This update was written by primate keeper Carolina Powell.
Summer is always an exciting season at the Great Ape House, but this year was extra special as the primate team watched our 1.5-year-old western lowland gorilla infant, Moke, become more confident and independent. Moke still spends the majority of his time watching—and learning from—his troop members: his mom, Calaya; his dad, Baraka; and females Mandara and Kibibi. Of course, being a youngster, he also takes every opportunity he can to play.
In our last #GorillaStory update in July, we mentioned that Moke is becoming more bold. That includes soliciting play from his dad. Occasionally, Baraka will oblige briefly, much to Moke’s amusement. One of my favorite memories from the summer was watching Moke as he approached Baraka and slapped him on the back, over and over. Being the patient father that he is, Baraka let this behavior go on for a good while. When he finally turned around to put an end to it, Moke took off running, laughing all the way! What followed was a thrilling—albeit brief—chase. It didn’t take long before Baraka caught up with his son. Most likely, when Moke gets to be a little older, their play sessions will last longer.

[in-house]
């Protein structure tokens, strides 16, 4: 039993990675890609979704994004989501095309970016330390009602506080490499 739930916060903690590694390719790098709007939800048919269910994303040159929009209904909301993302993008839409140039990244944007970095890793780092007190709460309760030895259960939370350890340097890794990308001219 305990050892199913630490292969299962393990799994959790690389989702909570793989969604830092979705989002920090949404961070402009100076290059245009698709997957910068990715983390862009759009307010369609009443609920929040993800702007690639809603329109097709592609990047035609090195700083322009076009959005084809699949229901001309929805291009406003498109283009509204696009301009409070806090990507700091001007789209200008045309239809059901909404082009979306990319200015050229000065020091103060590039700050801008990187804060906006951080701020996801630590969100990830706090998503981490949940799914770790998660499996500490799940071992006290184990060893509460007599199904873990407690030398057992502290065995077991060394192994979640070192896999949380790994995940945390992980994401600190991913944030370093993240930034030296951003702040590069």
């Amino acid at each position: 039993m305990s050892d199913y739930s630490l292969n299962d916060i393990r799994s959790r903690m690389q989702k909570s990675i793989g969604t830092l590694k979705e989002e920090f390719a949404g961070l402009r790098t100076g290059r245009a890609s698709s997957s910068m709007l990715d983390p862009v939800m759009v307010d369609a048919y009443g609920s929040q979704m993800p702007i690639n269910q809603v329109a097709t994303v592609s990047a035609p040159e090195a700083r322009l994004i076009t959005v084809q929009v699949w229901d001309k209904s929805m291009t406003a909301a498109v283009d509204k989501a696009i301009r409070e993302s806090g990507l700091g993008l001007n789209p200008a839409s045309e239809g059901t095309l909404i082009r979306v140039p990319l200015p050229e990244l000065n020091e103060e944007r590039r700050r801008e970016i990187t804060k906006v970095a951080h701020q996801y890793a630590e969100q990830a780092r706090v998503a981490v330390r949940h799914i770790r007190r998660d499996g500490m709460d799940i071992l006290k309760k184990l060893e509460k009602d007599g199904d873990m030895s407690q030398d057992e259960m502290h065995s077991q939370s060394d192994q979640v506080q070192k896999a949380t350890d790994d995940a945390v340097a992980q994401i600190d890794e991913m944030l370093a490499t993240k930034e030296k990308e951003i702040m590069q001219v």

Chasing the members of his troop—and being chased—is one of Moke’s favorite pastimes. For him, it is all a fun game. Sometimes, he will try to use food or enrichment items to bait the others, especially mom and dad, into running after him.
To encourage our gorillas to forage, we will hide a portion of their daily diet inside enrichment items, such as kong toys and puzzle feeders. Obtaining the treat requires some mental exercise (thinking about how to extract the tasty treat inside) and physical exercise (seeking out, shaking and manipulating the object).